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It is my understanding that the Abel-Ruffini Theorem implies that certain polynomial equations $(x^5-x+1=0$, for instance) have transcendental roots. However, the Fundamental Theorem of Algebra states that we can factorise any polynomial into quadratics, and we can then solve these with the quadratic equation (implying that the solution would be algebraic).

On second thought, the only way I can see this to be resolved is if the quadratic factors of our polynomials have transcendental coefficients. Is this the case?

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The roots of $x^5-x+1=0$ are by definition algebraic. –  André Nicolas Aug 28 '12 at 15:32
    
I think youve misunderstood quite a few things: the A-R theorem doesn't state what you say, which is an oxymoron since a transcendental element, per definition, can't be root of of rational polynomials. Second, the FTA doesn't state that any (rational or real) polynomial can be factored in quadratic, which is false (on the rationals), what it says is that teh complex field $\,\Bbb C\,$ is algebraically closed, i.e.: every complex polynomial factors, over the complex, in linear factors. –  DonAntonio Aug 28 '12 at 15:34
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up vote 9 down vote accepted

Abel-Ruffini says that your polynomial has roots not expressible in terms of radicals. This is a much stronger condition than algebraicity: the field of algebraic numbers is a very large extension of the field of algebraic numbers expressible in radicals. This is in fact the very point of Abel's theorem.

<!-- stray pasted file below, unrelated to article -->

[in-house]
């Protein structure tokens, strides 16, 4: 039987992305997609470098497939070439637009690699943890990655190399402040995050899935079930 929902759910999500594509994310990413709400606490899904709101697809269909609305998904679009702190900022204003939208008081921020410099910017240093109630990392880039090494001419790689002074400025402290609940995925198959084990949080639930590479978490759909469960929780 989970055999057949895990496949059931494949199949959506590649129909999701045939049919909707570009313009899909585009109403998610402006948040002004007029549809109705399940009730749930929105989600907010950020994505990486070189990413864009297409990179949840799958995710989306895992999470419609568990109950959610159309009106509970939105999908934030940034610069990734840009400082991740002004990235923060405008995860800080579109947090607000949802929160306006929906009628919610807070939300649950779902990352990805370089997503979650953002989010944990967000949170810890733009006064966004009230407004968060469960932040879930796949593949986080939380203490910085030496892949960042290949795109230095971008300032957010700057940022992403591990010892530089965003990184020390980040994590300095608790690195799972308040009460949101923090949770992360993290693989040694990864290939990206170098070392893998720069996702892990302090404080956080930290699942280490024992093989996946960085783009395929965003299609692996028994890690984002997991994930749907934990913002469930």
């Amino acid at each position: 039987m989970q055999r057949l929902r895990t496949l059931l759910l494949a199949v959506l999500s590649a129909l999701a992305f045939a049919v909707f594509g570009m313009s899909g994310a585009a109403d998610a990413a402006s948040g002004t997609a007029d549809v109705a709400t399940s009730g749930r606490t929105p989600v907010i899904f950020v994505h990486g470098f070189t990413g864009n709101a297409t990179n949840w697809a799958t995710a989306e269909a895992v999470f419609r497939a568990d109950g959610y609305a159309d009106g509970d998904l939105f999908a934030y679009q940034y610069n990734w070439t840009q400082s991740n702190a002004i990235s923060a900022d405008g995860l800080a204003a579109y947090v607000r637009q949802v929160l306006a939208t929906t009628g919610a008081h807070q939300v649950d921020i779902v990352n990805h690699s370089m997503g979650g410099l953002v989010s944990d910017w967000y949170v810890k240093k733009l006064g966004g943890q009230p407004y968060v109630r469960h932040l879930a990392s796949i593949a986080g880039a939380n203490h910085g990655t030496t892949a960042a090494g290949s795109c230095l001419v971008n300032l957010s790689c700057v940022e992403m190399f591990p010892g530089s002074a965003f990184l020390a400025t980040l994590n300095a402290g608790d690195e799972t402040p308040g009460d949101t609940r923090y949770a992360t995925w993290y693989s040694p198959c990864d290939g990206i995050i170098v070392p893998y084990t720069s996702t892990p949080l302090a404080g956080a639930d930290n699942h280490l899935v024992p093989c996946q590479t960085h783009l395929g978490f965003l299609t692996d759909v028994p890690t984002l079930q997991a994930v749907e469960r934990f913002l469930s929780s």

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Incidentally, I wanted to say the algebraic numbers are of infinite degree over the radical-expressible numbers, but found I couldn't justify that. Anybody know? –  Kevin Carlson Aug 28 '12 at 15:36
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It's enough to show that for every prime $p$ there's an irreducible polynomial in $\mathbb{Q}[x]$ with Galois group $S_p$, which I'm reasonably sure is true. –  Chris Eagle Aug 28 '12 at 16:11
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There isn't a contradiction here, but many people do get confused on this point. It is true that the Fundamental Theorem of Algebra allows us to factorize any polynomial into a product of quadratics; but here is the catch: the Fundamental Theorem of Algebra doesn't guarantee that the coefficients of the quadratics can be expressed in terms of radicals (remember that the Abel-Rufini Theorem states that there exist polynomial equations whose solutions cannot be expressed exactly with radicals.) All this assumes that we are working over $\mathbb{R}$.

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The roots of $x^5-x+1=0$ are by definition algebraic. It is the product of a degree $1$ real polynomial, and two real quadratics. If we choose these factors to be monic (lead coefficient $1$), as we always can, then the coefficients of these three polynomials are algebraic.

This generalizes. Let $P(x)$ be a polynomial with real algebraic coefficients. Then in any factorization of $P(x)$ as a product of monic polynomials, all the coefficients of these polynomials are algebraic.

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